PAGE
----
Reviewing the stories behind many of these killings, a pattern emerges of a hostile “us versus them” mentality on the part of the officers escalating into the use of brute force and tragic death.

Race is a key factor here, but it is not only African American men who are victims of this pattern of behaviour. I recall the story of Ethan Saylor, the young man with Down Syndrome who didn’t understand why he had to leave the movie theatre after the film he was watching had finished. Three off-duty Maryland policemen, working as security at the theatre, instead of recognising Ethan’s disability and dealing with him accordingly, roughly wrestled him to the ground, handcuffed him and watched as he was suffocated to death. They, too, were acquitted. Ethan’s story was not unlike that of Eric Garner who was killed when a New York City officer applied a banned choke hold. The video of handcuffed Garner laying on the ground saying “I can’t breathe” as officers watch him die is sickening.

Because of their long experience, African Americans understand the injustice and the horror of this out of control situation. A recent Washington Post poll found that while 58 percent of whites agreed with the Ferguson Grand Jury’s decision not to indict Officer Wilson, 83 percent of African Americans disagreed. And a New York Times poll showed that 45 percent of African Americans believed that they had been treated badly by police, because of their race.

Reviewing the stories behind many of these killings, a pattern emerges of a hostile “us versus them” mentality on the part of the officers escalating into the use of brute force and tragic death

Now I don’t doubt for a moment, that many police officers feel at risk in many of the circumstances they are forced to confront. And I also know many good policemen and policewomen who are motivated by a strong commitment to community service — and who often perform heroically saving lives, rescuing those in need, and defending the innocent. It is for the sake of these good officers and for the communities they serve that the culture of policing must change.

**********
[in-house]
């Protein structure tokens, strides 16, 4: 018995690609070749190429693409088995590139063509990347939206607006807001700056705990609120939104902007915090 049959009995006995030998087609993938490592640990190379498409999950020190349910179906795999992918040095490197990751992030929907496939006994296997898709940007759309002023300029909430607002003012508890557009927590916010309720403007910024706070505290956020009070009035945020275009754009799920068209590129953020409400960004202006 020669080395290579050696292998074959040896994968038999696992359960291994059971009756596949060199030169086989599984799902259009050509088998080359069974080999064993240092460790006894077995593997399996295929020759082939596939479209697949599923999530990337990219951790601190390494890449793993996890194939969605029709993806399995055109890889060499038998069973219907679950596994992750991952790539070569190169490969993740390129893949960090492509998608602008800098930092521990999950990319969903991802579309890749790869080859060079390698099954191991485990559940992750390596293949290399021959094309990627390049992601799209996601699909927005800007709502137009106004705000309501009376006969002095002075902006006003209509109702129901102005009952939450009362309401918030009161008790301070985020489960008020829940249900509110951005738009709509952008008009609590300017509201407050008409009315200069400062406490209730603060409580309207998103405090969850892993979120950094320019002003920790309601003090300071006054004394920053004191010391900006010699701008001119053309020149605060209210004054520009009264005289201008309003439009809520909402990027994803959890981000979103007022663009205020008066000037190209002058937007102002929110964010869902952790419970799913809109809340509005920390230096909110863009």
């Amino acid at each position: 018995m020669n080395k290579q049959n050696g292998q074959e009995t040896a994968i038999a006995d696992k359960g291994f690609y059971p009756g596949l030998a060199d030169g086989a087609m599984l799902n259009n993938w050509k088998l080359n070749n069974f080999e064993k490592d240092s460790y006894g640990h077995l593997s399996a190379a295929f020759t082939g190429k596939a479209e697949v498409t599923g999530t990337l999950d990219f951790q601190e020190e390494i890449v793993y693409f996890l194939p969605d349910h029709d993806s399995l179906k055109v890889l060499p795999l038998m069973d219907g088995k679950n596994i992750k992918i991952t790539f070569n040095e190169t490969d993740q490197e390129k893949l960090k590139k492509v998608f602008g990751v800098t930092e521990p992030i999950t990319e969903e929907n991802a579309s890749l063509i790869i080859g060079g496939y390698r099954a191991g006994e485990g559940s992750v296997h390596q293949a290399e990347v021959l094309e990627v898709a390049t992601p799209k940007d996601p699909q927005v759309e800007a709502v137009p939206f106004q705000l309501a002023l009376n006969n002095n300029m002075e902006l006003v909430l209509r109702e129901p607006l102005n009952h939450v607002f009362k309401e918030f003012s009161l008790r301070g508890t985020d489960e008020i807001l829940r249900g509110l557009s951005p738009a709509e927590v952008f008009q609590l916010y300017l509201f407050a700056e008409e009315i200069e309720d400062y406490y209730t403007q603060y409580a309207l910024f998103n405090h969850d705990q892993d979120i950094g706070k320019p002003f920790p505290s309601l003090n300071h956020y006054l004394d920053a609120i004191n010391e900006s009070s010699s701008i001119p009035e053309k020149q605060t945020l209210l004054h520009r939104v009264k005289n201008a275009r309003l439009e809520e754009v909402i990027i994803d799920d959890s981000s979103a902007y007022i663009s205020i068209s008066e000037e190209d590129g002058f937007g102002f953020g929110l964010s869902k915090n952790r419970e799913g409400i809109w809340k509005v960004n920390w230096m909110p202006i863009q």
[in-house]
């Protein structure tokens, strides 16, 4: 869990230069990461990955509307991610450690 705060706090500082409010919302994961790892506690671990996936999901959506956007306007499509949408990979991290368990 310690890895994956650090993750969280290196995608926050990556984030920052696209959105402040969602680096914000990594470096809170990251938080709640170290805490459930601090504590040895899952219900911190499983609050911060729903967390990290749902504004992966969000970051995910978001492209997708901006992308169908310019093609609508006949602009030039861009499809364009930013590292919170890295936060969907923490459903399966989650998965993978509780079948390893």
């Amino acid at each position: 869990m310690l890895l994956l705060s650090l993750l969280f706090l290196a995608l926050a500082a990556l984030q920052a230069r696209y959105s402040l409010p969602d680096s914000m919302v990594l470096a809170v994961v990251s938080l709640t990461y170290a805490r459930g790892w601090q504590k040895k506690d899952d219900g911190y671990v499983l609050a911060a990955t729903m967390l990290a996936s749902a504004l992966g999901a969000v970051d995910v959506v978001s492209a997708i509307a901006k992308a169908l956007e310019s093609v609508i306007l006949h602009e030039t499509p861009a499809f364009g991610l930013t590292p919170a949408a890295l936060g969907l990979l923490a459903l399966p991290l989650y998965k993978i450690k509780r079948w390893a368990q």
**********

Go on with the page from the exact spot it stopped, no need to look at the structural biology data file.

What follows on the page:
I remember a few years back as we were being inundated by stories of paedophile clergy, a priest at my church took to the pulpit one Sunday and spoke from his heart. He decried the victimisation of so many innocent children and condemned those who had committed these horrible criminal acts. But then he went on to denounce the bishops of his church who had for years covered up these crimes. My priest charged that these bishops had not only absolved criminal behaviour and continued to put other children at risk, they had also made victims of good priests who were now being looked at, as a group, with suspicion. The same holds true in the case of police. The behaviour of the hostile and threatening cop and the acquittal of those who have indiscriminately used unnecessary lethal force has cast a long shadow. That was why little Tanya couldn’t even imagine a kind policeman.

This is the discussion we must have. It’s not just about the weapons police use or making them wear cameras. It’s about the culture of hostility and impunity that has separated communities from the police. The problem doesn’t begin with the patrolman on the beat. It begins with the training they receive and the bad behaviour that is tolerated by those who lead them. And it won’t change until the heads of departments take action to hold officers accountable for bad behaviour and until prosecutors assume responsibility and indict police who use unreasonable force.